When it comes to oil, Saudi Arabia has long been king. The desert monarchy sits on the world's largest proven reserves. Though its position as the world's top producer was eclipsed by the United States in the past year, it remains the world's top exporter. That's made it the fulcrum on which the oil markets have pivoted for decades, cutting or increasing production as needed to balance supply and demand.
But this time, with a flood of oil being pumped into the market and softer demand, the Saudis are sitting on their hands as prices slump. Crude futures have plunged from more than $100 a barrel in mid-2014 to barely $45 this week.
That's led observers of the industry to scratch their heads. Some suggest it's a way to punish regional rival Iran, where the economy is already hamstrung by sanctions, or that it's a favor to longtime allies in Washington by putting the screws on an intransigent Russia and Venezuela, whose economies depend upon oil exports. Perhaps it's even a shot across the bow of American shale oil producers, the latest challenger to Riyadh's hold on supply.
It's a development of great importance to the world's environmentalists, who wonder if the return of cheap oil will help or hinder their efforts at reducing reliance on carbon-spewing fossil fuels.
Several of the world's biggest oil companies are scaling back or walking away from expensive drilling projects in the Arctic, the North Sea, and the Canadian Rockies that are no longer viable when oil is this cheap.
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Anthony Swift, a staff lawyer for the Natural Resources Defense Council (NRDC), told VICE News that high oil prices mean dirtier and more environmentally risky projects — like the production of oil from the Alberta tar sands — become profitable.
"It puts enormous pressure on some of our most important resources and enables some of the most carbon-intensive sources of oil to get on the market," Swift said. But with oil falling below $50 a barrel, "We're seeing a slowdown in tar sands expansion just in recent weeks," he said.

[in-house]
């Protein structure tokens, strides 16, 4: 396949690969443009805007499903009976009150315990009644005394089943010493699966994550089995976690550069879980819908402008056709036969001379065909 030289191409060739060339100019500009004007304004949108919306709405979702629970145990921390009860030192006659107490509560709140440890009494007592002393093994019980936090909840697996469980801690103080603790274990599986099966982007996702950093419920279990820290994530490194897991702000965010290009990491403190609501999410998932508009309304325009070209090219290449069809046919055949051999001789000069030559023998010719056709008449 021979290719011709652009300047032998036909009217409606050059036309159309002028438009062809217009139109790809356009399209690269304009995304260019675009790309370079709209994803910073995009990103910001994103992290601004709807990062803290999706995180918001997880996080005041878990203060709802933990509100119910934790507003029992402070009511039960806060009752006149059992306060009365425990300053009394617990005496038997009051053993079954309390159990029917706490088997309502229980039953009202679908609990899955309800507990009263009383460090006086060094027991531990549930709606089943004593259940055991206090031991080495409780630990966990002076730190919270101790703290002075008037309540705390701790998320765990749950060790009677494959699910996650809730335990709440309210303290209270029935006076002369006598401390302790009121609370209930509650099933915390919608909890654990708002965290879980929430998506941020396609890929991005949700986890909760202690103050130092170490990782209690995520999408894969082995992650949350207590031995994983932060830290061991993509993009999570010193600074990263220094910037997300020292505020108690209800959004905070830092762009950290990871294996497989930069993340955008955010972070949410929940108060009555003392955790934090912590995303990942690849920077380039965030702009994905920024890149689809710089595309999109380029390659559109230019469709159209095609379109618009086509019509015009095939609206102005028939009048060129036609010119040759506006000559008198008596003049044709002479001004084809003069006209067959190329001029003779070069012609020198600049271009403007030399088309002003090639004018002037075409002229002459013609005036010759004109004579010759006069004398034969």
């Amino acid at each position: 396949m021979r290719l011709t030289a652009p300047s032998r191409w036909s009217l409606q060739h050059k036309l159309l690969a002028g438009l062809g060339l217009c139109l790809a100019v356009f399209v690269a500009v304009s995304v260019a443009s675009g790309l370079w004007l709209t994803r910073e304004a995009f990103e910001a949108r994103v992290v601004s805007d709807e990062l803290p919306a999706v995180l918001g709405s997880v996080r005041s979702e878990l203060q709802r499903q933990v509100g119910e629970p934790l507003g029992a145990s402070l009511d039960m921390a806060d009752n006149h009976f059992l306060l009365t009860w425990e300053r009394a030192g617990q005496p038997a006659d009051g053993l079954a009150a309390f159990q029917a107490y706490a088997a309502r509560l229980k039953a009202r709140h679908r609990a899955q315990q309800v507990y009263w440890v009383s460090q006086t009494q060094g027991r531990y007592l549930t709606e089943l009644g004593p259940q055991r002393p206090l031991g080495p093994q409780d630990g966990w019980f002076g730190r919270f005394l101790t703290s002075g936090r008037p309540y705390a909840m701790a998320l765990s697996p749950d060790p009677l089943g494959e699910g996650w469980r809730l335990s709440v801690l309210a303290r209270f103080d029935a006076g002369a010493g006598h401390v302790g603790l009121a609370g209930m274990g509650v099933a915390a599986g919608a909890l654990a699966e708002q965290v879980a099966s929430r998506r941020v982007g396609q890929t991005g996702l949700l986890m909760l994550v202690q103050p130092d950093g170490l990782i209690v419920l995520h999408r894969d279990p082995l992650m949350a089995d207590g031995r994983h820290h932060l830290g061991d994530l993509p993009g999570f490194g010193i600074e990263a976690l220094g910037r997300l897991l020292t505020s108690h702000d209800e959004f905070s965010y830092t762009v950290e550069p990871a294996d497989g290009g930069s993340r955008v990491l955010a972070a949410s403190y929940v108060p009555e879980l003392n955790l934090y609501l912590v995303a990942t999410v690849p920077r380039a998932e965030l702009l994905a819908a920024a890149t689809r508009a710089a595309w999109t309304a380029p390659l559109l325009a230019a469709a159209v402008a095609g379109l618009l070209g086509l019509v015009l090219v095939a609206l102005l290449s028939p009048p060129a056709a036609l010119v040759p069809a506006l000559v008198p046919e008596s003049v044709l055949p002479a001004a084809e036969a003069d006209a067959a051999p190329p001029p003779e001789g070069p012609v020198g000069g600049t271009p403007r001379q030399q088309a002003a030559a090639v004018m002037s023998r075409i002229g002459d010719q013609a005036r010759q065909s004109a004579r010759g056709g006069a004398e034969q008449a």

If Saudi Arabia performed it's traditional role as the dominant exporter by cutting production to shore up prices, they'd be inviting another country to step in and take their place, Jim Krane, a Middle Eastern energy expert at Rice University's Baker Institute, told VICE News. And with reserves of cash estimated at more than $750 billion, the ruling family can hold out for some time before their oil-dependent economy starts to grind its gears.
"The Saudis have decided that short-term pain of protecting prices is worthwhile to maintain their business over the longer term," Krane said. "They've got substantial markets around the world that they depend on and they don't want to hand those markets to someone else — to a competing upstart producer."
Meanwhile, China's economy has been slowing down, Japan is still struggling to escape its prolonged slump, and Western economies have been consuming less oil. The Saudis are looking to Asian markets in the future, so their top priority is giving those markets a shot in the arm by keeping prices low." And if Iran and Russia and Venezuela are hurting a bit, that's even better," Krane told VICE News.